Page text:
• 3.
    van der Watt, Lize-Marié
    Department for History of Science, Technology and Environment, KTH Royal Institute of Technology, Stockholm, Sweden.
    Return to Gondwanaland: South Africa, Antarctica, minerals and apartheid2013In: The Polar Journal, ISSN 2154-896X, E-ISSN 2154-8978, p. 72-93Article in journal (Refereed)
    Abstract [en]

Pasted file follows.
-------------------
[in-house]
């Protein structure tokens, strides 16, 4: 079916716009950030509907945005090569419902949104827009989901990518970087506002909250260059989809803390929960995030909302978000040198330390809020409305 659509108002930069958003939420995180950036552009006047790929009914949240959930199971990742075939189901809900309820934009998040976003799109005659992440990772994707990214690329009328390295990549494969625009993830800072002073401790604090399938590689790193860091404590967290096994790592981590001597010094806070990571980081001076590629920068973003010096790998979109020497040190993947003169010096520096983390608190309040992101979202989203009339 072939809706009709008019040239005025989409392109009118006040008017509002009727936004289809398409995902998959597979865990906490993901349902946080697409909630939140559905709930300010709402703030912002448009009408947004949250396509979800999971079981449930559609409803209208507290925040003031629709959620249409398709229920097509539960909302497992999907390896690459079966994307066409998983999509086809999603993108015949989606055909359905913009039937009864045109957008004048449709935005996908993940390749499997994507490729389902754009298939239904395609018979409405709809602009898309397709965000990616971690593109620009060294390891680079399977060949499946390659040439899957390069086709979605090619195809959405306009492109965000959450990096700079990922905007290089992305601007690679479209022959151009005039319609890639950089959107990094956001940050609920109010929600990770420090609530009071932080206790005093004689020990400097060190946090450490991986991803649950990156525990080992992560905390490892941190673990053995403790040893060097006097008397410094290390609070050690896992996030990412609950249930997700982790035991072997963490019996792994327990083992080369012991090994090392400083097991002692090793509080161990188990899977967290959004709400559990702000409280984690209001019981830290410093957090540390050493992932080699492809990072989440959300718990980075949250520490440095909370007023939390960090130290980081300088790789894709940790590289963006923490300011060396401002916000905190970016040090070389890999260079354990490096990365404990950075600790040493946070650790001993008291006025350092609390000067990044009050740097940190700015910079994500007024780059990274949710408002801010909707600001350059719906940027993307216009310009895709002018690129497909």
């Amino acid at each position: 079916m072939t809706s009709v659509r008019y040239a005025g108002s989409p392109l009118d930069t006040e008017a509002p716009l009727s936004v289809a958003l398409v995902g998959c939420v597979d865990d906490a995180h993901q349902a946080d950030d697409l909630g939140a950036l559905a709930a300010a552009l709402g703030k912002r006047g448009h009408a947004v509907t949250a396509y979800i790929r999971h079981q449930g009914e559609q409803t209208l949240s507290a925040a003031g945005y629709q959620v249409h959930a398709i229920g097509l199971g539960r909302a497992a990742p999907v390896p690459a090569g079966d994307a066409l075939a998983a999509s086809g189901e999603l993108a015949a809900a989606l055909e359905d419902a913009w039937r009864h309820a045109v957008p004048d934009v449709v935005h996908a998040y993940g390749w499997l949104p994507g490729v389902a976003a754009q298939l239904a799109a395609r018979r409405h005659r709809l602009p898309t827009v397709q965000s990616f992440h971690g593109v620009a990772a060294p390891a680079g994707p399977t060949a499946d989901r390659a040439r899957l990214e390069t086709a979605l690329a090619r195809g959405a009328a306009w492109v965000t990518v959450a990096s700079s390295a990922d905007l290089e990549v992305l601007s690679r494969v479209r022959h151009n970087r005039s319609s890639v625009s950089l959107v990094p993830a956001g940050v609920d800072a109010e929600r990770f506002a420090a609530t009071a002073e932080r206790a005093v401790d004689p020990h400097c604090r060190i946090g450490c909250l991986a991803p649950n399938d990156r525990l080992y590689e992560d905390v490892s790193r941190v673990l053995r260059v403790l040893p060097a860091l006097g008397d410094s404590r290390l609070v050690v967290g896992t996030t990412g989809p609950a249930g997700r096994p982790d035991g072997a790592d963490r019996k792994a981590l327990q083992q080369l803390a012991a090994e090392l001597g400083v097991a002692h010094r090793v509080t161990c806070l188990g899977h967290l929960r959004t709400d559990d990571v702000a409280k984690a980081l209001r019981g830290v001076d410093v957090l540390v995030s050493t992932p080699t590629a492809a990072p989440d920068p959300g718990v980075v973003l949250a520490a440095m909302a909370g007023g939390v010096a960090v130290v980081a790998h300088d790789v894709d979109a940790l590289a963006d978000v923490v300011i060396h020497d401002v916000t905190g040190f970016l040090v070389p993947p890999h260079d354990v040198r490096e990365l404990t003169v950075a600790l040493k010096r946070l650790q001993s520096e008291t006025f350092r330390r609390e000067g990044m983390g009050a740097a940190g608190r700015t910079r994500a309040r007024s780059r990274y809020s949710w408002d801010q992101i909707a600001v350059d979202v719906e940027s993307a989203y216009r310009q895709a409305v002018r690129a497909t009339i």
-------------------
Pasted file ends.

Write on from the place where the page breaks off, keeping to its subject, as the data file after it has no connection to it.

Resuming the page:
During the 1980s, the Antarctic Treaty System (ATS) faced intense international scrutiny. A new power bloc of developing countries, utilising the language of colonialism and using the United Nations as one of their main platforms, called into question the legitimacy of the ATS. The developing countries’ lobby also challenged apartheid South Africa’s membership of the Antarctic Treaty. One of the main driving forces behind these tensions was widely acknowledged to be resources, living and mineral and the rights of access to them. The debate on mineral exploration and extraction culminated in the Convention on the Regulation of the Antarctic Mineral Resource Activities (CRAMRA). Preparations started in the mid-1970s, CRAMRA was adopted in 1988 but it never went into force. This article investigates some of the historical complexities and contingencies involved in the CRAMRA process, using South Africa as a case study. It looks at how Gondwanaland–broadly conceived–surfaced in the debates in terms of geology as well as geopolitics. “Gondwanaland” highlighted the proximity of South Africa to Antarctica, and the shared geological formations between parts of southern Africa and Antarctica implied shared mineral potential. In South Africa, debates about Antarctic mineral resources and the Antarctic Treaty were invested with concerns about the apartheid state’s status as pariah state on the one hand, and its “first world”, anti-communist status on the other. Diplomats were anxious for South Africa to maintain its membership of the Treaty, one of the few multilateral bodies that still welcomed the country. In public, fears about a “third world grab” in the Antarctic resonated with the “total onslaught” rhetoric of the South African police state.